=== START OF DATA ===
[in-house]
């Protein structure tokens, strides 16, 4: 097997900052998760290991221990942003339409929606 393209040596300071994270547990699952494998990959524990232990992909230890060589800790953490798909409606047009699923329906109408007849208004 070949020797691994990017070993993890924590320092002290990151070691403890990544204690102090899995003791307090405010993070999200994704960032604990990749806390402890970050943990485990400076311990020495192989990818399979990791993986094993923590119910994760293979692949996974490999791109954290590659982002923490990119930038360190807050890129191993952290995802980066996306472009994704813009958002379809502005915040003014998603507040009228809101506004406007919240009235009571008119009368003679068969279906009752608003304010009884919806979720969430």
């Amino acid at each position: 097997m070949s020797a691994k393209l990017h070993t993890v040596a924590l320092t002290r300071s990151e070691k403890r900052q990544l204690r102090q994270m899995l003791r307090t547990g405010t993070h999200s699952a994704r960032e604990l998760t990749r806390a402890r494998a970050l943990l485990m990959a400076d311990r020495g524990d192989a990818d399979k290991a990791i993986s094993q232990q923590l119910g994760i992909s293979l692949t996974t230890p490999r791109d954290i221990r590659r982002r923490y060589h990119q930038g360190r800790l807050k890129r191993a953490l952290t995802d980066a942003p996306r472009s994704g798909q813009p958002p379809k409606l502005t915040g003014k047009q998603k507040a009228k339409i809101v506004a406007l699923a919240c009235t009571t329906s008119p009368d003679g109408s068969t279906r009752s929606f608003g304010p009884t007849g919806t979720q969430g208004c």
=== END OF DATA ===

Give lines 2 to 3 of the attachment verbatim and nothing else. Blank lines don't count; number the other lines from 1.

């Protein structure tokens, strides 16, 4: 097997900052998760290991221990942003339409929606 393209040596300071994270547990699952494998990959524990232990992909230890060589800790953490798909409606047009699923329906109408007849208004 070949020797691994990017070993993890924590320092002290990151070691403890990544204690102090899995003791307090405010993070999200994704960032604990990749806390402890970050943990485990400076311990020495192989990818399979990791993986094993923590119910994760293979692949996974490999791109954290590659982002923490990119930038360190807050890129191993952290995802980066996306472009994704813009958002379809502005915040003014998603507040009228809101506004406007919240009235009571008119009368003679068969279906009752608003304010009884919806979720969430």
């Amino acid at each position: 097997m070949s020797a691994k393209l990017h070993t993890v040596a924590l320092t002290r300071s990151e070691k403890r900052q990544l204690r102090q994270m899995l003791r307090t547990g405010t993070h999200s699952a994704r960032e604990l998760t990749r806390a402890r494998a970050l943990l485990m990959a400076d311990r020495g524990d192989a990818d399979k290991a990791i993986s094993q232990q923590l119910g994760i992909s293979l692949t996974t230890p490999r791109d954290i221990r590659r982002r923490y060589h990119q930038g360190r800790l807050k890129r191993a953490l952290t995802d980066a942003p996306r472009s994704g798909q813009p958002p379809k409606l502005t915040g003014k047009q998603k507040a009228k339409i809101v506004a406007l699923a919240c009235t009571t329906s008119p009368d003679g109408s068969t279906r009752s929606f608003g304010p009884t007849g919806t979720q969430g208004c």